Headlamps have become de rigueur in the outdoors world for light at night. But the handheld flashlight still has a place for camping and other activities. This spring I put three flashlight models head to head, including a penlight, a super-bright model, and one made with an “aerospace-aluminum” body.
It is not a cheap source for illumination. But the blindingly-bright (literally) Pelican Products 7060 LED is one fun torch. At $199.95, this beefy light was developed in collaboration with the Los Angeles Police Department. It has an “engineering-grade resin” body, which Pelican touts as virtually indestructible.
For outdoors types, the durability is nice. Even better is its bright beam. This nine-inch-long flashlight can ignite a black night like it is day again.
I used the Pelican Products flashlight camping in May. On a night hike down a dark trail, the flashlight’s beam cut into the air and created a tunnel of white. I swooped the forest and caught iridescent glimpses of animal eyes looking out of the dark.
Pelican Products (www.pelican.com) touts a white beam of 175 lumens for a full 90 minutes without the loss of intensity. This is possible because of a large and efficient lithium-ion rechargeable battery and a strong LED lamp technology.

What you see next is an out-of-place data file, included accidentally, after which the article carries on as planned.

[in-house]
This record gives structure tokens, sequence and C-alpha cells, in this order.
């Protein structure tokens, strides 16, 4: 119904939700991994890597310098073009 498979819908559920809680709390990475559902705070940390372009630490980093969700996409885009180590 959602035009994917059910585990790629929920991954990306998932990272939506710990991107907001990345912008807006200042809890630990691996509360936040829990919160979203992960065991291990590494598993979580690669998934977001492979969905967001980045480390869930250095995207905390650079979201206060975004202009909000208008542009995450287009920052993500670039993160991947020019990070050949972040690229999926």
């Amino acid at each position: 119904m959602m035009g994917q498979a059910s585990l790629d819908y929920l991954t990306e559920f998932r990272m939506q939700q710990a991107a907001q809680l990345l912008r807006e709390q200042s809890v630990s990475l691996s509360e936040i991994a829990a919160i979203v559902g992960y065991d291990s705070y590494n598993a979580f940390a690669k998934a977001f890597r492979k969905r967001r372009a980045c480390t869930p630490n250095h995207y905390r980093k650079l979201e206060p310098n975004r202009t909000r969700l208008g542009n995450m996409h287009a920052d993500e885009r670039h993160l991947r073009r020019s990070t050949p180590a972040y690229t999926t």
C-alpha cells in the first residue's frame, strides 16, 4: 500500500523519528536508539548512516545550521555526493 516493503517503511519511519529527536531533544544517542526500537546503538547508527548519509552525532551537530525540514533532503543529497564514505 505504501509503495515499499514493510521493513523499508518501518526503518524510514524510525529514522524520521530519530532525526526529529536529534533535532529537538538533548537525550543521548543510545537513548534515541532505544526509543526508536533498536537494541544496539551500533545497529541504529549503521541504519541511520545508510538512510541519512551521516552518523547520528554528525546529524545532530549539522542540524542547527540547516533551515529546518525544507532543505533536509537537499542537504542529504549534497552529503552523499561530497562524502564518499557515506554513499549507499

It weighs about 10 ounces and feels substantial in the hand. Pelican includes a plug-in stand where you dock the light to recharge at home.
In use at night, the Pelican 7060 LED is among the most powerful beams I have ever wielded. It can blaze a trail for at least 300 feet. You can shoot a beam into the sky and it looks like a little spotlight on a foggy night.
At the opposite end of the light spectrum, I tested Energizer’s High Tech LED Pen Light. This pen-size light is surprisingly bright. It fits in a shirt pocket but has enough LED power to light up a trail on a hike.
The pen light costs only $14.99 and weighs mere ounces. Energizer (www.energizer.com) cites 10 lumens of brightness. It runs for about 23 hours between new batteries, the company specs.
Though it is made mainly for the industrial market, I liked this tiny light as a backup source and a convenient small wand that cast a white bubble of light in the dark.
Finally, the space-age ICON flashlights are made of an anodized “aerospace-aluminum.” The company (www.myiconlight.com) touts that the lights can be “dropped, thrown and rattled around without any damage.” They are waterproof, too.
I tested the Rogue 2 model, which costs $47.99. It comes in three colors and has a unique metal shell design that dissipates heat and provides grip.
The company promises “stratospheric light output” from the Rogue. At about 100 lumens, it is bright. Its beam stretched past 100 feet down a dark trail, a solid guide one evening as I hiked into the night.
—Stephen Regenold is founder and editor of www.gearjunkie.com.